Limited experience establishing policies
The literature further suggests that school foodservice directors have little experience in establishing school policies (French, Story, & Fulkerson, 2002). In the expansion of school breakfast, foodservice directors expressed the same lack of confidence in their abilities to persuade others to make changes in the school environment. They also perceived a general lack of value placed on school meals programs and school foodservice personnel (McDonnell, Probart, Weirich, Hartman, & Birkenshaw, 2004). A majority (58 of 69) of the directors surveyed believed the incidence of childhood overweight is caused by factors outside the control of the school foodservice program (Giampaoli et al., 2006).

Funding needed
The 2000 School Health Policies and Program Study identified the need for funding of nutrition education for students and adults to make healthy choices (McDonnell et al., 2006). Prior to the wellness policy mandate, foodservice directors believed increased local, state, and federal funding for behavior-based nutrition education was needed to encourage students' healthy food choices. Adults who influence children, including parents, teachers, and administrators, must be better educated in nutrition to become effective role models for healthy eating behaviors (Rainville, Choi, & Brown, 2005).

The purpose of this study was to examine school district foodservice directors’ attitudes about responsibility for obesity prevention and potential benefits of school wellness policies. Specific research questions addressed foodservice directors’ attitudes about the potential benefit of wellness policies to improve student’s health, improve nutrition and physical education, improve nutrition guidelines, and ability to implement change with current resources, and assessed foodservice director’s perception of the responsibility of the school, community, and parents for obesity prevention. 

METHODOLOGY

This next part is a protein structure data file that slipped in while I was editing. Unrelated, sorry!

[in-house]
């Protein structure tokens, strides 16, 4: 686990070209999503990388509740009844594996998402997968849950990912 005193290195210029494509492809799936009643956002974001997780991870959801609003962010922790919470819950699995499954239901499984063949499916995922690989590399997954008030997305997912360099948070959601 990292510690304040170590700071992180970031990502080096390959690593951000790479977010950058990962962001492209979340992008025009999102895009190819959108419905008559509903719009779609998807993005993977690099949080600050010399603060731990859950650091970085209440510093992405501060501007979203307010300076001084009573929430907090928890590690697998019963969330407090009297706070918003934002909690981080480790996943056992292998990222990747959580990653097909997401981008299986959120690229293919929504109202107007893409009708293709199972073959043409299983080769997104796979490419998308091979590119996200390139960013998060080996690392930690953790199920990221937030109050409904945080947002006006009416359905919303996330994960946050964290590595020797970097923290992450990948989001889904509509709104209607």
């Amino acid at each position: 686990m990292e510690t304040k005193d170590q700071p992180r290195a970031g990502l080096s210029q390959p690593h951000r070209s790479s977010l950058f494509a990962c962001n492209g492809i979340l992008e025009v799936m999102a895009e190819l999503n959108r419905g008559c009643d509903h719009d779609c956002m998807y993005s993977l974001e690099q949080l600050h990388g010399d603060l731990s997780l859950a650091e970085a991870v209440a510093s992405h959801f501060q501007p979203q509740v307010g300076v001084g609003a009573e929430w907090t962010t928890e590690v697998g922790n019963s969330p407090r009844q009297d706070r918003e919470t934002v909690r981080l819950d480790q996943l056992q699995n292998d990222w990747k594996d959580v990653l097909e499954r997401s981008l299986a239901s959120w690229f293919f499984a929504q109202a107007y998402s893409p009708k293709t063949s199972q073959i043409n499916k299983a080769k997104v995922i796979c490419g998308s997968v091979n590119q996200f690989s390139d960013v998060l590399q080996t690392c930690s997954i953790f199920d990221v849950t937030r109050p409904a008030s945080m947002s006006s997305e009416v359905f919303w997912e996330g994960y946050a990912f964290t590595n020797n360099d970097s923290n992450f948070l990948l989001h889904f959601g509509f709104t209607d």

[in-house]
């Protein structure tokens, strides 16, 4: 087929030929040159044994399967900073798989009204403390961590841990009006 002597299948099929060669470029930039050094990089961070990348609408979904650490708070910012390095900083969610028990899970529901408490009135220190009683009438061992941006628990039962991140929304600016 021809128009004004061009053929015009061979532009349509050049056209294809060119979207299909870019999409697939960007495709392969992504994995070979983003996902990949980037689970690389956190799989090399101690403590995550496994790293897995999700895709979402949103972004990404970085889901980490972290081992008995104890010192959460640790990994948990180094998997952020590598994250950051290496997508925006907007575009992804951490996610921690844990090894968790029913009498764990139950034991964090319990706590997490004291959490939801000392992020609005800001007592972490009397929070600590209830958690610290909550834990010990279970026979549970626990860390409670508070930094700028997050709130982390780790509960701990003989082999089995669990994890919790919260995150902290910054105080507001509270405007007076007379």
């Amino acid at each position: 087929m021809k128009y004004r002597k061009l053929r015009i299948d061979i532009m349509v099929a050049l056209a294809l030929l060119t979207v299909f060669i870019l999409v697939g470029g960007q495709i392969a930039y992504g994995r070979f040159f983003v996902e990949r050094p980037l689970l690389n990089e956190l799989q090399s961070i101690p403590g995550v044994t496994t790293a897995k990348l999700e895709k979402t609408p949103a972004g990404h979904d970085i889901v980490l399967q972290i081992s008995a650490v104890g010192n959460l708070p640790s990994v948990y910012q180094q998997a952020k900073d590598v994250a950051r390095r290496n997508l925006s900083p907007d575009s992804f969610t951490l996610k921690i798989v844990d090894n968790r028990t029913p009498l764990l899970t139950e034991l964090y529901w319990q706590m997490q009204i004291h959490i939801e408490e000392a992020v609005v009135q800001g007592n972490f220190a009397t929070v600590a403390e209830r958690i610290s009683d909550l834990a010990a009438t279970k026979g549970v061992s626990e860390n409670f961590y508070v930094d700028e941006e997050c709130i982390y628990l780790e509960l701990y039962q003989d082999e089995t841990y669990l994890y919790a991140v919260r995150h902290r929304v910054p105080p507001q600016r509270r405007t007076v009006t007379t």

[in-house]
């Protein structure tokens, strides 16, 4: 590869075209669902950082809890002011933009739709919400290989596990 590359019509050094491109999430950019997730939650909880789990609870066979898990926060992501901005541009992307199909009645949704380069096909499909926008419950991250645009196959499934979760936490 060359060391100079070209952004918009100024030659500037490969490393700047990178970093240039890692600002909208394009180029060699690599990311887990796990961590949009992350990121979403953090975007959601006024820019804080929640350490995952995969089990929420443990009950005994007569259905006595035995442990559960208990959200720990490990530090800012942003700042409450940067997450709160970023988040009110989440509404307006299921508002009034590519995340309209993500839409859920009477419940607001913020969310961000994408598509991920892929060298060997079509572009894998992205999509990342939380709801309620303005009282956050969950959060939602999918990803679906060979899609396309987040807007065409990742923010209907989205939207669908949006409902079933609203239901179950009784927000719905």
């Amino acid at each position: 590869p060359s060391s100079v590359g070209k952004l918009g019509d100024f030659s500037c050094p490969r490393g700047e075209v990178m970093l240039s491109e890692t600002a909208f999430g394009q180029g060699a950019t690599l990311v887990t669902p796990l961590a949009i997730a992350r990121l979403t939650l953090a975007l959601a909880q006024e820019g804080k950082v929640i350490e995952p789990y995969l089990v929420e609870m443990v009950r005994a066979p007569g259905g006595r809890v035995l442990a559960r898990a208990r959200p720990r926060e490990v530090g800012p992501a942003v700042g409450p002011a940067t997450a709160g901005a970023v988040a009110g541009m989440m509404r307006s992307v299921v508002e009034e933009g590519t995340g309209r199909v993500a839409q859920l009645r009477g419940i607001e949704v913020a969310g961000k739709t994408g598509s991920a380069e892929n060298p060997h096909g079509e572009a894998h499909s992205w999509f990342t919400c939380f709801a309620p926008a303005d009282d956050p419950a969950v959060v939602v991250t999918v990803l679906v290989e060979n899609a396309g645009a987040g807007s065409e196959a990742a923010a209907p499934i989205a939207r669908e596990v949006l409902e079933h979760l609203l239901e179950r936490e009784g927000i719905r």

Study Design and Sample
Districts participating in the NSLP were included in the study.  The research study consisted of three phases. In Phase 1, state laws and regulations for school nutrition were evaluated. Based on the findings of laws and regulations, states were sorted into weak and strong environments for the development of wellness policies. States were scored based on policies for fat, calorie, and sugar content of a la carte foods; beverage portion and nutrition standards; time and place rules for food sales; and statewide training on the development of wellness policies. Each criterion was assigned one point. States scoring 5 points or greater were classified as strong legislative environments. In Phase 2, two methods were used for recruiting participants. In the first method state nutrition directors were contacted in selected strong and weak states for names of foodservice directors involved in wellness policies development. When it was not possible to obtain a contact from the state nutrition director, the list of foodservice directors attending the School Nutrition Association Leadership Meeting Fall 2006 was utilized to find participants from some of the selected states (n=21). Participants were interviewed by telephone using a qualitative survey. Results of the phone study described experiences of foodservice directors in wellness policy development. The third phase was a national quantitative survey about wellness policy development based on the experiences of foodservice directors in phase 2.

The target population for Phase 3 was school foodservice directors in medium-sized (2,500 to 9,999) or larger public school districts. A random national sample of foodservice directors in public school districts was drawn from the Digest for Educational Statistics (National Center of Educational Statistics, 2004). A sampling frame of 3,924 school districts consisted of 3,077 medium-sized school districts, 717 large-sized (10,001-39,999) districts, and 130 extra large-sized (greater than 40,000) districts. Based on school size, a stratified random sample of 847 foodservice directors was surveyed. Socioeconomic status (SES) of school districts was determined by the reported level of free and reduced meal applications. Email and mail questionnaires were used for data collection.  

Questionnaire Development
Telephone interviews were conducted with 21 foodservice directors from seven United States Department of Agriculture (USDA) regions. An open-ended formative questionnaire was used to collect information about the wellness committee development and working process, barriers and support for the wellness policy, status of the wellness policy, and demographic questions. Results from interviews were used to develop constructs and questions for the written questionnaire.

The questionnaire asked about foodservice directors’ underlying attitudes regarding the wellness policy. Specific questions included foodservice directors’ attitudes about the potential for wellness policies to improve students’ health, improve nutrition and physical education, and improve nutrition guidelines. Additional questions included attitudes about the ability to implement change with current resources, responsibility of all school district staff for policy implementation, and responsibility of the school, community, and parents for obesity prevention.

Data Collection 
Telephone interviews were conducted during January and February 2007. The national survey was conducted during April 2007.